You get to enjoy the glowing sunshine that loads your body with vitamin D or the chirpy birds that improve your mood, but the hard fact is that running outside is harder than running on a treadmill.

Think about puffing and gasping for air in the chilly weather outside or the incessant rain that makes it more difficult to maintain pace in the skidding roads!

But, in a treadmill, you have no surprises or shocks coming your way once you set the inclination and speed. This, in turn, could become boredom for many who don’t fail to call it the ‘dreadmill.’

Why Is It Much Harder to Run Outside on Asphalt than on a Treadmill?

Because you have to deal with air resistance and are also required to propel the entire body forward compared to running on a treadmill where you are simply required to lift the feet off a moving deck.

Running is a high-impact activity that causes wear and tear of your joints/bones. And running outside on asphalt can cause more stress on your joints as you are required to deliver more effort.

Whereas a treadmill absorbs most of the shock, which would otherwise be borne by your joints.

Running on a hard track such as asphalt is never good for the knees if you suffer from knee/joint problems.

The mind too tricks individuals into believing that hot/cold weather can ruin your workout routine, making it harder to run outside compared to AC rooms that make it more comfortable.

How Much Harder Is Running Outside than on a Treadmill?

Running outside or on a treadmill delivers similar results, but the course of the activity brings about satisfaction or irritation to an individual depending on your mindset.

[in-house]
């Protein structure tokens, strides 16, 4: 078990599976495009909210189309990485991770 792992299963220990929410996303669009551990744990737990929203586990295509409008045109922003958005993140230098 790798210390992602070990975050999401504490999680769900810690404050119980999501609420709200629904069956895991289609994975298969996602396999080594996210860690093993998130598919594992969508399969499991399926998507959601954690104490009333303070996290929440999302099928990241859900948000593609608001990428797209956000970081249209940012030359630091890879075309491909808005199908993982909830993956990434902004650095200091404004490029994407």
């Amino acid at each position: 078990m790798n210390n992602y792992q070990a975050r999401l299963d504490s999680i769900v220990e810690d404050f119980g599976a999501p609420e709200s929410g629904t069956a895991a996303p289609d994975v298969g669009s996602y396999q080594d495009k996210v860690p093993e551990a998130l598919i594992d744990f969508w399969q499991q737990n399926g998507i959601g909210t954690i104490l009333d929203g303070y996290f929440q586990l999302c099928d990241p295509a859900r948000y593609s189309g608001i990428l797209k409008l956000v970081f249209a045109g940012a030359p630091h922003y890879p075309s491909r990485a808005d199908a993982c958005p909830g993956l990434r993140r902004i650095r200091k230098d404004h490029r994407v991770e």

For those who feel that changing weather conditions delay their fitness goals, running outside against the wind or muddy roads could be great pain.

Also, if you are not much inclined towards challenges, the unpredictability of the roads could ruin your running experience.

Whereas, if you love nature and find it interesting to meet various people who share your passion for exercising, then you would not feel that running outside is harder than running on a treadmill.

If you think about the positives of running outside such as activating more muscles by dodging people on the road/bumpy stones or increased resistance levels that promise higher calories burned, training on the road provides the individual with the adeptness to handle tough situations with ease and above all, helps one improve mental strength.

In Closing

Running outside or on a treadmill has both advantages and disadvantages to its kitty. Many love to exercise outdoors, which could help them walk/run faster, maintaining their stride.

If you find it boring, hard, and difficult to run inside on a treadmill, these factors could even be the primary contributors for making it a slower workout experience compared to running outside.

The right way to set your exercise regimen is to find the best option to exercise, keeping your primary requirements in mind.

Once you are fixed with this, there can be nothing that could stop you from achieving your goal.


  1. https://en.wikipedia.org/wiki/Marathon
  2. https://www.podiumrunner.com/events/treadmill-marathon-world-record-attempts-set-for-boston/
  3. https://www.researchgate.net/publication/289373483_Comparison_between_running_performance_in_time_trials_on_track_and_treadmill
  4. https://en.wikipedia.org/wiki/Michael_Wardian